Crepe and Griottine Cherries - A nice dish with aspects of heaven and hell. The crepes were filled with a luscious custard which escaped and oozed all over the plate once the crepe was broken. On the minus side, the cherries and sauce were extremely kirsch heavy. Alcohol is often used to complement the dish by giving a warm sensation on the back of the throat. This felt like someone was trying to burn it down. It overpowered the taste of the cherries.

Terroirs, in a nutshell, is a great addition to the London dining seen. It had its highs and lows, but when the highs are so memorable, then the lows pale into comparison. The food was flavoursome, the service pleasant (although one of the waiters did manage to spill water all over our table) and a great ambience. The best surprise? The bill. Coming to just under £25 a head for a packed 3 course meal inclusive of service is fantastic value.

I know our little "club" is looking forward to its next feed. Let hope its as memorable and enjoyable as this one. Salut!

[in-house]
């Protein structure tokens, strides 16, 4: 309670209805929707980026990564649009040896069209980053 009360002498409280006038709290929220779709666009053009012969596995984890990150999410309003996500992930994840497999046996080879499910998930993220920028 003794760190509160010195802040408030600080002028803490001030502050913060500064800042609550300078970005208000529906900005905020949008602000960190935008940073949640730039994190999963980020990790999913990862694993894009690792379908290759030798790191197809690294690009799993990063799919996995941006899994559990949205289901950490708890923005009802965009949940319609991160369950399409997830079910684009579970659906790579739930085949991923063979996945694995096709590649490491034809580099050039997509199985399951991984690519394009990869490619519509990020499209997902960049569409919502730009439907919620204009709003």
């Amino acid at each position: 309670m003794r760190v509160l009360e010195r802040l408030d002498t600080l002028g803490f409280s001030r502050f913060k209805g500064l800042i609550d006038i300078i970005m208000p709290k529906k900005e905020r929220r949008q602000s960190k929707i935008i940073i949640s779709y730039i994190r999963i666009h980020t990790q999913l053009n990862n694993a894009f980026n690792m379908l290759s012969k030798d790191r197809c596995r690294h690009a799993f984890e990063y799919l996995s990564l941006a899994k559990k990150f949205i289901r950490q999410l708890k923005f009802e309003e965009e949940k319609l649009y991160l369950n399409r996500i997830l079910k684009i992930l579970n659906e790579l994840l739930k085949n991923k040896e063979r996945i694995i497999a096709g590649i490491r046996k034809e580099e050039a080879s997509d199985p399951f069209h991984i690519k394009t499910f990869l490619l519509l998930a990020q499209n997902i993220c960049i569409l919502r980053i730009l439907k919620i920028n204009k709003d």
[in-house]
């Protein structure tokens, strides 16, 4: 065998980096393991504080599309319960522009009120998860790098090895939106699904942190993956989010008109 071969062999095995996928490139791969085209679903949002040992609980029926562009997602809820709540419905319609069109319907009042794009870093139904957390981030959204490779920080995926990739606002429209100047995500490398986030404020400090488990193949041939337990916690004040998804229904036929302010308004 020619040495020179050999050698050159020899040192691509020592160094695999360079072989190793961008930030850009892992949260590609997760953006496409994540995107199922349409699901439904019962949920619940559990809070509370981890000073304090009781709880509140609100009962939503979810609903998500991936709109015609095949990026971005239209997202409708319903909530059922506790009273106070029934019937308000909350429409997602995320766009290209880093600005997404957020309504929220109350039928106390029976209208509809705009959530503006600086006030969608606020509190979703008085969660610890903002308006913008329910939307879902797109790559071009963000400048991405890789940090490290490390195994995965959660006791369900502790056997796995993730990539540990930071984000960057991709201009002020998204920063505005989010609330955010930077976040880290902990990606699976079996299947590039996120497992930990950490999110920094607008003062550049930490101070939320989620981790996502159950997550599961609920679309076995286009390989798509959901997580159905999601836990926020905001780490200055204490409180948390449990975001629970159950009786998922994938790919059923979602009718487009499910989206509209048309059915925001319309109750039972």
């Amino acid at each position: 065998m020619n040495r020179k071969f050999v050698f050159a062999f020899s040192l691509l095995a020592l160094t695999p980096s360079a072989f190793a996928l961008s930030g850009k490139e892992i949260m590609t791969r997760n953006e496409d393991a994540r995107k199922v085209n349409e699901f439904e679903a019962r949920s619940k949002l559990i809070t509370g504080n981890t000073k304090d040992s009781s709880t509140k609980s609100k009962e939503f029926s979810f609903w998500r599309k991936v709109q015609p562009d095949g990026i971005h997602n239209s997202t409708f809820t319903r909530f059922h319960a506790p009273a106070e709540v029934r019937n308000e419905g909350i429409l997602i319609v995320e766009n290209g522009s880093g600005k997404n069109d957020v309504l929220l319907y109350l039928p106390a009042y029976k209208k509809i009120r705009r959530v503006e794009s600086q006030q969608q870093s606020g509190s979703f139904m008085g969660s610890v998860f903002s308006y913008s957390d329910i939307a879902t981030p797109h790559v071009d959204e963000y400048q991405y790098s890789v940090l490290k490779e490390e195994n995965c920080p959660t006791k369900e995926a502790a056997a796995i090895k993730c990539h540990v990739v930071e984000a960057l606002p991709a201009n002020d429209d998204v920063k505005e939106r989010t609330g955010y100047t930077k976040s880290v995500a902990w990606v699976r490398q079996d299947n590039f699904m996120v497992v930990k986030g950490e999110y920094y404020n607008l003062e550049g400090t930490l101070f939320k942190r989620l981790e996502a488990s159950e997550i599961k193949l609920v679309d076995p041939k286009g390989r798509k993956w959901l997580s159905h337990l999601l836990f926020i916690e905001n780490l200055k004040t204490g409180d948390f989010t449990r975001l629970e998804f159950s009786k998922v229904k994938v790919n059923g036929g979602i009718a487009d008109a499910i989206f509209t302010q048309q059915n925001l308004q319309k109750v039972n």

Terroirs (Website) 5 William IV Street, WC2N 4DW

Terroirs on Urbanspoon

Monday, June 15, 2009

Eat Thai: Mango Tree, Victoria

A good friend of mine has made the rather brave decision to leave his job and pretty much go it on his own. I really admire his decision, it takes a lot of balls to launch yourself into something you don’t fully understand and are ultimately fully responsible for.

So where is this minor monologue meandering to? Food of course! One of the things my friend has to learn about is search and as that is my field of expertise (ahem...) we decided to have a conflab over a “lunch meeting”.

Working in Victoria, you soon realise that you are hardly spoilt for choice when it comes to decent non chain dining establishments. So I logged onto the Taste London website (of which I have become a member) and with a highly appealing 50% off, Mango Tree, a local upper end Thai restaurant, was the destination.